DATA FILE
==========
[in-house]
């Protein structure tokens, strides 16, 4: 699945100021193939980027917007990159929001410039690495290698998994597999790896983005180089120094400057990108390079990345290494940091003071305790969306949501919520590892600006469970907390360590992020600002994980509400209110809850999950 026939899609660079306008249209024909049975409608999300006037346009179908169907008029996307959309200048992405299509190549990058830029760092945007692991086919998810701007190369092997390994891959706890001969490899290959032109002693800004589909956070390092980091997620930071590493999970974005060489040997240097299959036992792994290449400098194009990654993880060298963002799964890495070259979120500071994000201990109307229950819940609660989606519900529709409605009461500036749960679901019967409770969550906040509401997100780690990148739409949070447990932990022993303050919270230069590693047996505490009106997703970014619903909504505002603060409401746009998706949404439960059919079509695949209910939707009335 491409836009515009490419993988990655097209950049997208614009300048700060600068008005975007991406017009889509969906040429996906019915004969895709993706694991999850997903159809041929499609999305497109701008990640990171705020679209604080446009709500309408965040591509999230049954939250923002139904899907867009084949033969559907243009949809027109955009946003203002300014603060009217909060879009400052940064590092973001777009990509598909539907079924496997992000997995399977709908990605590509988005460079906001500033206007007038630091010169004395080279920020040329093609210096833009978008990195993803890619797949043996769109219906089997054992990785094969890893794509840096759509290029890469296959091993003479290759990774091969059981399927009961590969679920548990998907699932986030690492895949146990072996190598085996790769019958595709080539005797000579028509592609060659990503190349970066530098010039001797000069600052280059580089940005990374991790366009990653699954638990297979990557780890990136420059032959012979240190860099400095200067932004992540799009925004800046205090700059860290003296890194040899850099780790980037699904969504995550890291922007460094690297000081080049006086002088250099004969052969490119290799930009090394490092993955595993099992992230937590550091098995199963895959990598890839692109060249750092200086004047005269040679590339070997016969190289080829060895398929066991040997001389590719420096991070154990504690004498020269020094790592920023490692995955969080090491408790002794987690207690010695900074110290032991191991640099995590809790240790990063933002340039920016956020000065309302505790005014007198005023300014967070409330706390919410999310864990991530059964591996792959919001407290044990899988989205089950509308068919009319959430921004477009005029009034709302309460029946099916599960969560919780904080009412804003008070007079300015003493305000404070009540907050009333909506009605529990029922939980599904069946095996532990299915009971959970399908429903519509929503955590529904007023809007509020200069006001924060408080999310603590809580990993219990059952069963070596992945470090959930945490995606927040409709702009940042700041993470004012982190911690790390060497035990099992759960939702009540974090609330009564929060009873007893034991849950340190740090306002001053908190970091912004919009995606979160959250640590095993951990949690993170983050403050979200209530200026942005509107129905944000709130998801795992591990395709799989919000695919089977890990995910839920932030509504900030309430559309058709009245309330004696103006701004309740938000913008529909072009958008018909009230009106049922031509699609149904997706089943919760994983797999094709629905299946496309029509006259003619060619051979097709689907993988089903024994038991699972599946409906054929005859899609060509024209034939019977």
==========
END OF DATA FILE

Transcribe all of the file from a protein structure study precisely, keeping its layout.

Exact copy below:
[in-house]
């Protein structure tokens, strides 16, 4: 699945100021193939980027917007990159929001410039690495290698998994597999790896983005180089120094400057990108390079990345290494940091003071305790969306949501919520590892600006469970907390360590992020600002994980509400209110809850999950 026939899609660079306008249209024909049975409608999300006037346009179908169907008029996307959309200048992405299509190549990058830029760092945007692991086919998810701007190369092997390994891959706890001969490899290959032109002693800004589909956070390092980091997620930071590493999970974005060489040997240097299959036992792994290449400098194009990654993880060298963002799964890495070259979120500071994000201990109307229950819940609660989606519900529709409605009461500036749960679901019967409770969550906040509401997100780690990148739409949070447990932990022993303050919270230069590693047996505490009106997703970014619903909504505002603060409401746009998706949404439960059919079509695949209910939707009335 491409836009515009490419993988990655097209950049997208614009300048700060600068008005975007991406017009889509969906040429996906019915004969895709993706694991999850997903159809041929499609999305497109701008990640990171705020679209604080446009709500309408965040591509999230049954939250923002139904899907867009084949033969559907243009949809027109955009946003203002300014603060009217909060879009400052940064590092973001777009990509598909539907079924496997992000997995399977709908990605590509988005460079906001500033206007007038630091010169004395080279920020040329093609210096833009978008990195993803890619797949043996769109219906089997054992990785094969890893794509840096759509290029890469296959091993003479290759990774091969059981399927009961590969679920548990998907699932986030690492895949146990072996190598085996790769019958595709080539005797000579028509592609060659990503190349970066530098010039001797000069600052280059580089940005990374991790366009990653699954638990297979990557780890990136420059032959012979240190860099400095200067932004992540799009925004800046205090700059860290003296890194040899850099780790980037699904969504995550890291922007460094690297000081080049006086002088250099004969052969490119290799930009090394490092993955595993099992992230937590550091098995199963895959990598890839692109060249750092200086004047005269040679590339070997016969190289080829060895398929066991040997001389590719420096991070154990504690004498020269020094790592920023490692995955969080090491408790002794987690207690010695900074110290032991191991640099995590809790240790990063933002340039920016956020000065309302505790005014007198005023300014967070409330706390919410999310864990991530059964591996792959919001407290044990899988989205089950509308068919009319959430921004477009005029009034709302309460029946099916599960969560919780904080009412804003008070007079300015003493305000404070009540907050009333909506009605529990029922939980599904069946095996532990299915009971959970399908429903519509929503955590529904007023809007509020200069006001924060408080999310603590809580990993219990059952069963070596992945470090959930945490995606927040409709702009940042700041993470004012982190911690790390060497035990099992759960939702009540974090609330009564929060009873007893034991849950340190740090306002001053908190970091912004919009995606979160959250640590095993951990949690993170983050403050979200209530200026942005509107129905944000709130998801795992591990395709799989919000695919089977890990995910839920932030509504900030309430559309058709009245309330004696103006701004309740938000913008529909072009958008018909009230009106049922031509699609149904997706089943919760994983797999094709629905299946496309029509006259003619060619051979097709689907993988089903024994038991699972599946409906054929005859899609060509024209034939019977």